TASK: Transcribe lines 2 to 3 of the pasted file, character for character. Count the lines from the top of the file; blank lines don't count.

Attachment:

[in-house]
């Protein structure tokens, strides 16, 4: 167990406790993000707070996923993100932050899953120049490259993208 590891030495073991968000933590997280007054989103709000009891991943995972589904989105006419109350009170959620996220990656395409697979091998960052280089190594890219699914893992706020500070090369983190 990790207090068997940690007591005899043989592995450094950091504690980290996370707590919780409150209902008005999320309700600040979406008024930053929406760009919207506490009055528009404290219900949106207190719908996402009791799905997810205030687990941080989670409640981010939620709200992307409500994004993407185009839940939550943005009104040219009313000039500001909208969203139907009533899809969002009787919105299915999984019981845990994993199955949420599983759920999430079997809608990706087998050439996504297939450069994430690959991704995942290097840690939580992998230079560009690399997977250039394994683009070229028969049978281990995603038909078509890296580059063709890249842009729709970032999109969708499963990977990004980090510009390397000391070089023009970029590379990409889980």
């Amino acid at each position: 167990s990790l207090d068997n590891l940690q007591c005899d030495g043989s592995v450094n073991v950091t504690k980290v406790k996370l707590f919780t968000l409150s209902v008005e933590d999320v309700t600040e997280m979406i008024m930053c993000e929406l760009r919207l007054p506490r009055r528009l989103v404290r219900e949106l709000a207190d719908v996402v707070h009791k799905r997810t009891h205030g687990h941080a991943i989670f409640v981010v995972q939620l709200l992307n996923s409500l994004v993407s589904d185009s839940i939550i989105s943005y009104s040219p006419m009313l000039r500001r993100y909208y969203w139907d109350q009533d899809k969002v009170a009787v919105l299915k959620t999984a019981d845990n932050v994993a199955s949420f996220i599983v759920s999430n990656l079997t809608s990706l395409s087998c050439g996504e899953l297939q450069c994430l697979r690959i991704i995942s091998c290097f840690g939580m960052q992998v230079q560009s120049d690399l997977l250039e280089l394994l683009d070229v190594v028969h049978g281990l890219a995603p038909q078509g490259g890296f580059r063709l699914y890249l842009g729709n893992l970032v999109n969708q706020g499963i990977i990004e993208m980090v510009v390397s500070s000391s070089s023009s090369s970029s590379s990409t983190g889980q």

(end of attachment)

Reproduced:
């Protein structure tokens, strides 16, 4: 167990406790993000707070996923993100932050899953120049490259993208 590891030495073991968000933590997280007054989103709000009891991943995972589904989105006419109350009170959620996220990656395409697979091998960052280089190594890219699914893992706020500070090369983190 990790207090068997940690007591005899043989592995450094950091504690980290996370707590919780409150209902008005999320309700600040979406008024930053929406760009919207506490009055528009404290219900949106207190719908996402009791799905997810205030687990941080989670409640981010939620709200992307409500994004993407185009839940939550943005009104040219009313000039500001909208969203139907009533899809969002009787919105299915999984019981845990994993199955949420599983759920999430079997809608990706087998050439996504297939450069994430690959991704995942290097840690939580992998230079560009690399997977250039394994683009070229028969049978281990995603038909078509890296580059063709890249842009729709970032999109969708499963990977990004980090510009390397000391070089023009970029590379990409889980």
């Amino acid at each position: 167990s990790l207090d068997n590891l940690q007591c005899d030495g043989s592995v450094n073991v950091t504690k980290v406790k996370l707590f919780t968000l409150s209902v008005e933590d999320v309700t600040e997280m979406i008024m930053c993000e929406l760009r919207l007054p506490r009055r528009l989103v404290r219900e949106l709000a207190d719908v996402v707070h009791k799905r997810t009891h205030g687990h941080a991943i989670f409640v981010v995972q939620l709200l992307n996923s409500l994004v993407s589904d185009s839940i939550i989105s943005y009104s040219p006419m009313l000039r500001r993100y909208y969203w139907d109350q009533d899809k969002v009170a009787v919105l299915k959620t999984a019981d845990n932050v994993a199955s949420f996220i599983v759920s999430n990656l079997t809608s990706l395409s087998c050439g996504e899953l297939q450069c994430l697979r690959i991704i995942s091998c290097f840690g939580m960052q992998v230079q560009s120049d690399l997977l250039e280089l394994l683009d070229v190594v028969h049978g281990l890219a995603p038909q078509g490259g890296f580059r063709l699914y890249l842009g729709n893992l970032v999109n969708q706020g499963i990977i990004e993208m980090v510009v390397s500070s000391s070089s023009s090369s970029s590379s990409t983190g889980q």